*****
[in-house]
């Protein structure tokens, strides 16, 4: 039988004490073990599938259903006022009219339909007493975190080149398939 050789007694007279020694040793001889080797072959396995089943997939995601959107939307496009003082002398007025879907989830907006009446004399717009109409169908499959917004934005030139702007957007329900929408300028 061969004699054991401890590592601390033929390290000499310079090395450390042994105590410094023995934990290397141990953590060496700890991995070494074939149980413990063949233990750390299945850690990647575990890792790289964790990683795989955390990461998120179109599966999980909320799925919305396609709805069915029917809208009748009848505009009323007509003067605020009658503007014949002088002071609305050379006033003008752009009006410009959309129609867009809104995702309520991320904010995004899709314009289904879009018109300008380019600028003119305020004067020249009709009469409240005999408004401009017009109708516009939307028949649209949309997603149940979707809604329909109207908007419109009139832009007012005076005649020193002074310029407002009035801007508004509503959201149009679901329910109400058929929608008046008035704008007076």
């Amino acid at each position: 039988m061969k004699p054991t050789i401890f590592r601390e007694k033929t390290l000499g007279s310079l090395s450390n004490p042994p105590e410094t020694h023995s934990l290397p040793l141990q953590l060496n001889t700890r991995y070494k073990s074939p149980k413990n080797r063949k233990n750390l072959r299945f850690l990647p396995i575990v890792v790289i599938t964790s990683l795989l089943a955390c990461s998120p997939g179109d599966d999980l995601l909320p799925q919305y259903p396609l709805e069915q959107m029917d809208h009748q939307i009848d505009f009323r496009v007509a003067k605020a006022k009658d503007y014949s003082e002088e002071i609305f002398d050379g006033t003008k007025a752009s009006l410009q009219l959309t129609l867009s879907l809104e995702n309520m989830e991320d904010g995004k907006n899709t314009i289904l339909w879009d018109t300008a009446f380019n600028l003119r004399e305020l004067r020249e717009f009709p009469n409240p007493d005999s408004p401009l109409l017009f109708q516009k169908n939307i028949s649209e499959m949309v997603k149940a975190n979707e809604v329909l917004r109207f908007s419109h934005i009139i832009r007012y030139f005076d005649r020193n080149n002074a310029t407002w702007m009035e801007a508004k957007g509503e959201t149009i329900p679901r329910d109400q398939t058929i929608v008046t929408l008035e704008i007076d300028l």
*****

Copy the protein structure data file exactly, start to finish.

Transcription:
[in-house]
């Protein structure tokens, strides 16, 4: 039988004490073990599938259903006022009219339909007493975190080149398939 050789007694007279020694040793001889080797072959396995089943997939995601959107939307496009003082002398007025879907989830907006009446004399717009109409169908499959917004934005030139702007957007329900929408300028 061969004699054991401890590592601390033929390290000499310079090395450390042994105590410094023995934990290397141990953590060496700890991995070494074939149980413990063949233990750390299945850690990647575990890792790289964790990683795989955390990461998120179109599966999980909320799925919305396609709805069915029917809208009748009848505009009323007509003067605020009658503007014949002088002071609305050379006033003008752009009006410009959309129609867009809104995702309520991320904010995004899709314009289904879009018109300008380019600028003119305020004067020249009709009469409240005999408004401009017009109708516009939307028949649209949309997603149940979707809604329909109207908007419109009139832009007012005076005649020193002074310029407002009035801007508004509503959201149009679901329910109400058929929608008046008035704008007076």
């Amino acid at each position: 039988m061969k004699p054991t050789i401890f590592r601390e007694k033929t390290l000499g007279s310079l090395s450390n004490p042994p105590e410094t020694h023995s934990l290397p040793l141990q953590l060496n001889t700890r991995y070494k073990s074939p149980k413990n080797r063949k233990n750390l072959r299945f850690l990647p396995i575990v890792v790289i599938t964790s990683l795989l089943a955390c990461s998120p997939g179109d599966d999980l995601l909320p799925q919305y259903p396609l709805e069915q959107m029917d809208h009748q939307i009848d505009f009323r496009v007509a003067k605020a006022k009658d503007y014949s003082e002088e002071i609305f002398d050379g006033t003008k007025a752009s009006l410009q009219l959309t129609l867009s879907l809104e995702n309520m989830e991320d904010g995004k907006n899709t314009i289904l339909w879009d018109t300008a009446f380019n600028l003119r004399e305020l004067r020249e717009f009709p009469n409240p007493d005999s408004p401009l109409l017009f109708q516009k169908n939307i028949s649209e499959m949309v997603k149940a975190n979707e809604v329909l917004r109207f908007s419109h934005i009139i832009r007012y030139f005076d005649r020193n080149n002074a310029t407002w702007m009035e801007a508004k957007g509503e959201t149009i329900p679901r329910d109400q398939t058929i929608v008046t929408l008035e704008i007076d300028l």